J. L. Bell’s A Primer of Infinitesimal Analysis (an intro to synthetic differential geometry) begins with a series of quotes to motivate why we should think of the reals as containing infinitesimals. The quotes all involve the idea that philosophically speaking the continuum is an indivisible whole. This quote from Hermann Weyl is a typical example:
A true continuum is simply something connected in itself and cannot be split into separate pieces; that contradicts its true nature.
I find this line of reasoning completely unconvincing as motivation for allowing the reals to have nilpotent infinitesimals. I can grant, for the sake of argument, that maybe its unnatural that our model of the line can be split cleanly into two or more parts, but to me this is an argument for constructivism, not infinitesimals.
I deny the fact that I just went three weeks without posting. Nothing on the Internet can be trusted, even timestamps on blog posts.
The math librarian at Drexel University, Peggy Dominy, has a blog. Most of the posts are about acquisitions by Drexel’s library, but some are about new public math resources. For example, from this post I learned that the Hiroshima Mathematical Journal is now open access.
When I first took abstract algebra, I loved theorems classifying all of the groups of a certain order. Here is a paper I would have loved, The Groups of Order Sixteen Made Easy. Normally, the classification of groups of order 16 is described in terms of group extensions and the theory of p groups. The author bypasses all that to give a more elementary derivation.
Via God Plays Dice.
This is a test post to see what’s involved in uploading images.
This is of course the Sierpinski carpet. What’s interesting to me is that many objects that, in a previous age dominated by a picture of the physical world as a continuum, seemed deeply pathological, have straightforward computer-language descriptions. For example, you can check whether or not a point in the plane is on the Sierpinksi plane by looking at the ternary expansion of its coordinates, which is a couple of lines of computer code. From the point of view of the computer, the Sierpinksi carpet is not much more complicated than a parabola. I suspect that the popularity of fractals marks a change in the popular imagination of the dominant metaphor for mathematics, from mathematics as mechanics to mathematics as computer program.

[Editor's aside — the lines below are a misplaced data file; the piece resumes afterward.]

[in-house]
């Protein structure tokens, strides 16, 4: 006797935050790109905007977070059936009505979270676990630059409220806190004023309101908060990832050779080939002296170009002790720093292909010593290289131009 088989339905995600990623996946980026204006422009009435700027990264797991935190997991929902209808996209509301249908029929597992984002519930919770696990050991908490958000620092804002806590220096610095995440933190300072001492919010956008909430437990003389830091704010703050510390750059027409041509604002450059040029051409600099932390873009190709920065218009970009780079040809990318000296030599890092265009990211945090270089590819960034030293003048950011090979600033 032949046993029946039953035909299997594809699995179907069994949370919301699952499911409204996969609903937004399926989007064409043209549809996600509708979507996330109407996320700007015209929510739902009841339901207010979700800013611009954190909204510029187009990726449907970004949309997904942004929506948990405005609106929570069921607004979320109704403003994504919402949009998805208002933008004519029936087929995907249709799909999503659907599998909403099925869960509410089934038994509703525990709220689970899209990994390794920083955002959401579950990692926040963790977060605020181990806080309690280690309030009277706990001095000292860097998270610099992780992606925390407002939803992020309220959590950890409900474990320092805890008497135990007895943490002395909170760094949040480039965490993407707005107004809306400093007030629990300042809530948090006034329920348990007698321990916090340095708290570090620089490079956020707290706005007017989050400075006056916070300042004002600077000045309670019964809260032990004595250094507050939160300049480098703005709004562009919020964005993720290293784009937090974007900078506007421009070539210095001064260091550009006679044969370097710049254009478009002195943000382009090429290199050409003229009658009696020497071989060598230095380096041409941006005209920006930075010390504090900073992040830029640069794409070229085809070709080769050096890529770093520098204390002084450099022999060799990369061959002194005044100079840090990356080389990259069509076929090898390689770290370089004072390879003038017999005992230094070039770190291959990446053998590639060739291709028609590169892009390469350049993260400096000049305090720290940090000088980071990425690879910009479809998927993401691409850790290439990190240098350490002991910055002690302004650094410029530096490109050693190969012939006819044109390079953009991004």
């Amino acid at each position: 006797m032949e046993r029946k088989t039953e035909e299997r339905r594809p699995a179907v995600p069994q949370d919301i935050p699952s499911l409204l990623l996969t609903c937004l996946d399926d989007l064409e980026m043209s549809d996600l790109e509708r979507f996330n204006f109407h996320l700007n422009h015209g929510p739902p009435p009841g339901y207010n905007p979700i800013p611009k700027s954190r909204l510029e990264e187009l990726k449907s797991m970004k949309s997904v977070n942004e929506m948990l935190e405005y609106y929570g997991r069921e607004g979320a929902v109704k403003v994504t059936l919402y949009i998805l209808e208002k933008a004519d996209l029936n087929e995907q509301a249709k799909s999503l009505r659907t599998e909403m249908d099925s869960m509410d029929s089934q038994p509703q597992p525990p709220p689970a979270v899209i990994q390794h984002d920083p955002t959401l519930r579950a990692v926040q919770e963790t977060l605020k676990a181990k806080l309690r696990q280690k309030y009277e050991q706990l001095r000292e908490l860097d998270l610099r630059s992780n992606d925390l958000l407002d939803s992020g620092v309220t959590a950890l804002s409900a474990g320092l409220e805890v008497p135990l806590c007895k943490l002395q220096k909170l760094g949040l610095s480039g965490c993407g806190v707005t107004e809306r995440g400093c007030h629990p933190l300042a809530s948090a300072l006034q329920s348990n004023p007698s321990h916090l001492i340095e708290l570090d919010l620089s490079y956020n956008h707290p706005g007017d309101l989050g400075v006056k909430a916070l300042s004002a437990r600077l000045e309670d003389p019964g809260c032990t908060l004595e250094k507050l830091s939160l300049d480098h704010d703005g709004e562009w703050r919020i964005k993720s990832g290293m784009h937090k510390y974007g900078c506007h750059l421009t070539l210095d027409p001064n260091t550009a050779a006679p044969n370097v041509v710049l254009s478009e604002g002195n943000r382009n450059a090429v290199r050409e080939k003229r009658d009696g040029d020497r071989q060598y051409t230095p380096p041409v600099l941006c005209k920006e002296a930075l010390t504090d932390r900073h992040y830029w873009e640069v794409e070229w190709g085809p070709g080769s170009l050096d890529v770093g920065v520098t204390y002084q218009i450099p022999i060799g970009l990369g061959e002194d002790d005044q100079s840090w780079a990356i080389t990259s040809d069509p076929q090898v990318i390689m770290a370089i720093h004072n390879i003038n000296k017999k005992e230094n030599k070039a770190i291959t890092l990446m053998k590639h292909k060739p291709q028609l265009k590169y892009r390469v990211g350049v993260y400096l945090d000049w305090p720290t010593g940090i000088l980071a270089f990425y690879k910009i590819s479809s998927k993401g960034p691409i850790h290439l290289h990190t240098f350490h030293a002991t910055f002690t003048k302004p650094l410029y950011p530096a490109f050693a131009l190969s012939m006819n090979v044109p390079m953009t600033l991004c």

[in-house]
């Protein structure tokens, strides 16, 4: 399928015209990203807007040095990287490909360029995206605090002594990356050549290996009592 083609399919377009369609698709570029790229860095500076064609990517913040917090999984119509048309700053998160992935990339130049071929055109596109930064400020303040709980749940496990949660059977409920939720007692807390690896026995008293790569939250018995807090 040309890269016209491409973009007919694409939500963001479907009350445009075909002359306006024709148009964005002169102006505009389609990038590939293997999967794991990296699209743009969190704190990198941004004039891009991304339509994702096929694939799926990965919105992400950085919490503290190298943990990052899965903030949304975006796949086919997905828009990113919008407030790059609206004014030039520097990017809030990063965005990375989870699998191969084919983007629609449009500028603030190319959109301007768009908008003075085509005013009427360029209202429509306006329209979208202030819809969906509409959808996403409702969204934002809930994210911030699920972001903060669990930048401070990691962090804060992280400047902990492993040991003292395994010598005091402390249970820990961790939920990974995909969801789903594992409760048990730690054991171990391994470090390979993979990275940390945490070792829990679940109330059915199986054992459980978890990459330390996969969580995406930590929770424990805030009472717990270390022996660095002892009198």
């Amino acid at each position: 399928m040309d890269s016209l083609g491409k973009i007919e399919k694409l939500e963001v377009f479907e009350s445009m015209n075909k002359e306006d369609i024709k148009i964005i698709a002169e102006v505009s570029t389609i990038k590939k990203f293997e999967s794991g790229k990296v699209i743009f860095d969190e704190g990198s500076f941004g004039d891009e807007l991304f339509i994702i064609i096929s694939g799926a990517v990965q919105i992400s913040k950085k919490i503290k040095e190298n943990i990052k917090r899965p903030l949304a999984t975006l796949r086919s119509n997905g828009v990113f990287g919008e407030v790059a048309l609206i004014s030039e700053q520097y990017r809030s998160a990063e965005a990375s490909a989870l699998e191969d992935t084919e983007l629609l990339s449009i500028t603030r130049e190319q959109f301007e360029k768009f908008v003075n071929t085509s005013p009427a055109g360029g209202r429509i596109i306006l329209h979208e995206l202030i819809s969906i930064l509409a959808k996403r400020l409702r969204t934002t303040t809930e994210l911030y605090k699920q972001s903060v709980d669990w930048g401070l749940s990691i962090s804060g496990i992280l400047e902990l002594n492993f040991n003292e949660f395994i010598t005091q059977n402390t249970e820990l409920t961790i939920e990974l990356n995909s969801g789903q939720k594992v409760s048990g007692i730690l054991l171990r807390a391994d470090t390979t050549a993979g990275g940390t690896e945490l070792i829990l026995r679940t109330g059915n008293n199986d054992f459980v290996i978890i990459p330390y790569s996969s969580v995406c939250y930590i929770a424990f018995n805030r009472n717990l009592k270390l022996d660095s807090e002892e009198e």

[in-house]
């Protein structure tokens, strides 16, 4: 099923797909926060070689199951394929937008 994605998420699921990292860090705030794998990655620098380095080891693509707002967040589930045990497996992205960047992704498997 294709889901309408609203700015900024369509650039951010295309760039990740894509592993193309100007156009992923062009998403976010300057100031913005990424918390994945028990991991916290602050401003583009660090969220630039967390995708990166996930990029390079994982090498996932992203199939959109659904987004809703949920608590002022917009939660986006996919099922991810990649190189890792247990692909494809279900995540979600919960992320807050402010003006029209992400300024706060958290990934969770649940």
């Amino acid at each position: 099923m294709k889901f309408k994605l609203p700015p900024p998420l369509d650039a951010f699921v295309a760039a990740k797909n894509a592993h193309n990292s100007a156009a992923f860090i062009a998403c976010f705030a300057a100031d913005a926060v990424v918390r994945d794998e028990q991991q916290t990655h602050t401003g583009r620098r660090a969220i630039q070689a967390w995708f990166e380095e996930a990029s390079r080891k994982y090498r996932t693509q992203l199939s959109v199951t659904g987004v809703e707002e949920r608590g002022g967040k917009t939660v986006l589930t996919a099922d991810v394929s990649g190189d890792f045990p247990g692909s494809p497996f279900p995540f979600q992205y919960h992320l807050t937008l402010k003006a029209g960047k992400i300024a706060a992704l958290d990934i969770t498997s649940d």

The 2008 Abel Prize has been announced. This year’s winners are John Thompson and Jacques Tits.
Thompson is most famous for his work on the Feit-Thompson theorem, that every group of odd order is solvable. Solvable groups resemble upper triangular matrices: a solvable group is constructed in layers out of abelian groups.
Tits invented the notion of BN pairs and buildings. The opposite of a solvable group is a simple group, which cannot be split up into layers. Simple groups tend to resemble the set of all invertible n-by-n matrices over a field (which itself is not simple, but is pretty close to it). Tits identified the key property that makes the resemblence work: the existence of special subgroups B and N. For the group of invertible matrices, B is the set of upper-triangular matrices, while N is the set of permutation matrices. Buildings are a geometric explanation of BN pairs.